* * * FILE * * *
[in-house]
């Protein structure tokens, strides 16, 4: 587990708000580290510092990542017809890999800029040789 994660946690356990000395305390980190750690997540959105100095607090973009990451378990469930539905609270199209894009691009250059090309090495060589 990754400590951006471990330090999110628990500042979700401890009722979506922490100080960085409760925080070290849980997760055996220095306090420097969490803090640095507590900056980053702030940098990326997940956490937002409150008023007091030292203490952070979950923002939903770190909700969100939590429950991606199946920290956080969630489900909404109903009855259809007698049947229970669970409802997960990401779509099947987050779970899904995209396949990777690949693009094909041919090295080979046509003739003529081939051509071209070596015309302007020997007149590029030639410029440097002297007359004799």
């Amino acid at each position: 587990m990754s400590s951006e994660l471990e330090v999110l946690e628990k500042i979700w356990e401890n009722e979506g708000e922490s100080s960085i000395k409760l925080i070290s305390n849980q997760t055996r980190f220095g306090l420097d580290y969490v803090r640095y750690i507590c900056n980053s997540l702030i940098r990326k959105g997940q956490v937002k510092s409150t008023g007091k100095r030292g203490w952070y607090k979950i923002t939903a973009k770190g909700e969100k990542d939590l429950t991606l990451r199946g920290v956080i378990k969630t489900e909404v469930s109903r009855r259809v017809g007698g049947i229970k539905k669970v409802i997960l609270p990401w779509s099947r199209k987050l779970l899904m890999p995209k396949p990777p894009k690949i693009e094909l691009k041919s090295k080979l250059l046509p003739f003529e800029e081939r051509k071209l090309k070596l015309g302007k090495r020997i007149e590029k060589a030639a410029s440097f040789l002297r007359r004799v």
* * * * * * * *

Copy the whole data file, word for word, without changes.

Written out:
[in-house]
């Protein structure tokens, strides 16, 4: 587990708000580290510092990542017809890999800029040789 994660946690356990000395305390980190750690997540959105100095607090973009990451378990469930539905609270199209894009691009250059090309090495060589 990754400590951006471990330090999110628990500042979700401890009722979506922490100080960085409760925080070290849980997760055996220095306090420097969490803090640095507590900056980053702030940098990326997940956490937002409150008023007091030292203490952070979950923002939903770190909700969100939590429950991606199946920290956080969630489900909404109903009855259809007698049947229970669970409802997960990401779509099947987050779970899904995209396949990777690949693009094909041919090295080979046509003739003529081939051509071209070596015309302007020997007149590029030639410029440097002297007359004799």
């Amino acid at each position: 587990m990754s400590s951006e994660l471990e330090v999110l946690e628990k500042i979700w356990e401890n009722e979506g708000e922490s100080s960085i000395k409760l925080i070290s305390n849980q997760t055996r980190f220095g306090l420097d580290y969490v803090r640095y750690i507590c900056n980053s997540l702030i940098r990326k959105g997940q956490v937002k510092s409150t008023g007091k100095r030292g203490w952070y607090k979950i923002t939903a973009k770190g909700e969100k990542d939590l429950t991606l990451r199946g920290v956080i378990k969630t489900e909404v469930s109903r009855r259809v017809g007698g049947i229970k539905k669970v409802i997960l609270p990401w779509s099947r199209k987050l779970l899904m890999p995209k396949p990777p894009k690949i693009e094909l691009k041919s090295k080979l250059l046509p003739f003529e800029e081939r051509k071209l090309k070596l015309g302007k090495r020997i007149e590029k060589a030639a410029s440097f040789l002297r007359r004799v």